Cycle lanes are occasional and intermittent, and the average Oxford driver considers “cycle lane” to be just a fancy word for “free parking”. We don’t have as much of a problem with restaurants or constructions sites parking their dumpsters on the cycle lanes as they apparently have in Belfast, but here’s a cheeky comment on their difficulties.
I suspect that the better conditions in Berkeley are a good example of the civilising influence of the law. California law requires that drivers stop for pedestrians in any crosswalk, whether or not it is marked. And they do. Nearly always, except on high-speed highway-like urban roads, and even there if you make yourself conspicuous you’ll usually get someone to stop pretty quickly. This gets people into the habit of paying attention to slower travellers using the road, and frequently they’ll stop even when they are not required to, for instance, for pedestrians crossing in the middle of a block, or for cyclists on a cross-street.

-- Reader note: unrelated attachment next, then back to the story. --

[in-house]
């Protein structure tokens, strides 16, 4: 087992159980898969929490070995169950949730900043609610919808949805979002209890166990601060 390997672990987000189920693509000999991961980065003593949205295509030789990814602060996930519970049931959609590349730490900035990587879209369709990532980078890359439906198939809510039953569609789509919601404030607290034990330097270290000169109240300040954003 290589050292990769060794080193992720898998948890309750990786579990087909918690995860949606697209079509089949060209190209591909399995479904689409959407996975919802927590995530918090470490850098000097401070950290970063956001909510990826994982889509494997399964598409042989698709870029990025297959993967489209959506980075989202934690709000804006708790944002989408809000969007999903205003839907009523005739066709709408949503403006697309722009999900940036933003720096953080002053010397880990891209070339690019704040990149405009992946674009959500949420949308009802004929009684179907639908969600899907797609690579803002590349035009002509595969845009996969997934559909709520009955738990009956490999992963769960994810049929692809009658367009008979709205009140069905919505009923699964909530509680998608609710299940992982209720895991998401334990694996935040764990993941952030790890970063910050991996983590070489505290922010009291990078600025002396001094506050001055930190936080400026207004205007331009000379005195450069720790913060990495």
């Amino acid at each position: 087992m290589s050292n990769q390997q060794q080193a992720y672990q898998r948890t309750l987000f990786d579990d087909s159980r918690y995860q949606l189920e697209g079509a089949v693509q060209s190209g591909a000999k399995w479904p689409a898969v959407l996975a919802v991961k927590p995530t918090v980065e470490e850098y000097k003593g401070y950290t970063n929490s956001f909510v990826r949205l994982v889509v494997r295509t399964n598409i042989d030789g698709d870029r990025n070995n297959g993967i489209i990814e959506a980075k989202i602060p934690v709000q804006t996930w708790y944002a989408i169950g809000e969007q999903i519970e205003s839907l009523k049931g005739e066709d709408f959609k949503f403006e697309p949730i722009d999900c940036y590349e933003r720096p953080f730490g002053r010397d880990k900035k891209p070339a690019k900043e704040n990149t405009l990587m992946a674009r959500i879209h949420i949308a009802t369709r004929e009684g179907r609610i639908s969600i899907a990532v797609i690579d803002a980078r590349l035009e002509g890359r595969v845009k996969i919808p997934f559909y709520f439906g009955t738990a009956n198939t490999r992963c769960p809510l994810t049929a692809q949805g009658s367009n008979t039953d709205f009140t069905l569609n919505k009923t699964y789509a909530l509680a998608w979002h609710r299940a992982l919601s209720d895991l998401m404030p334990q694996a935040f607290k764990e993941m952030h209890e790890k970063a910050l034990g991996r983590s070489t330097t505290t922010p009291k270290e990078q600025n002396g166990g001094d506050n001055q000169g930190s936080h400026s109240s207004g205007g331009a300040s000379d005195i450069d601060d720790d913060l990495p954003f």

In Oxford, as in all of England (I have been informed), cars are required to stop only at elaborately constructed official zebra-striped crosswalks with huge flashing lights overhead. Because of the elaborate construction these are rare, and even so are often ignored. And I can certainly count on the fingers of one hand the number of times in five years that any driver has stopped to let me cross the street as a pedestrian when it was not strictly required by law. It didn’t matter if it was snowing or pouring rain and I was out walking with a small child. In Berkeley I was more likely to be embarrassed by a car stopping for me to cross when I was merely loitering near to the crosswalk.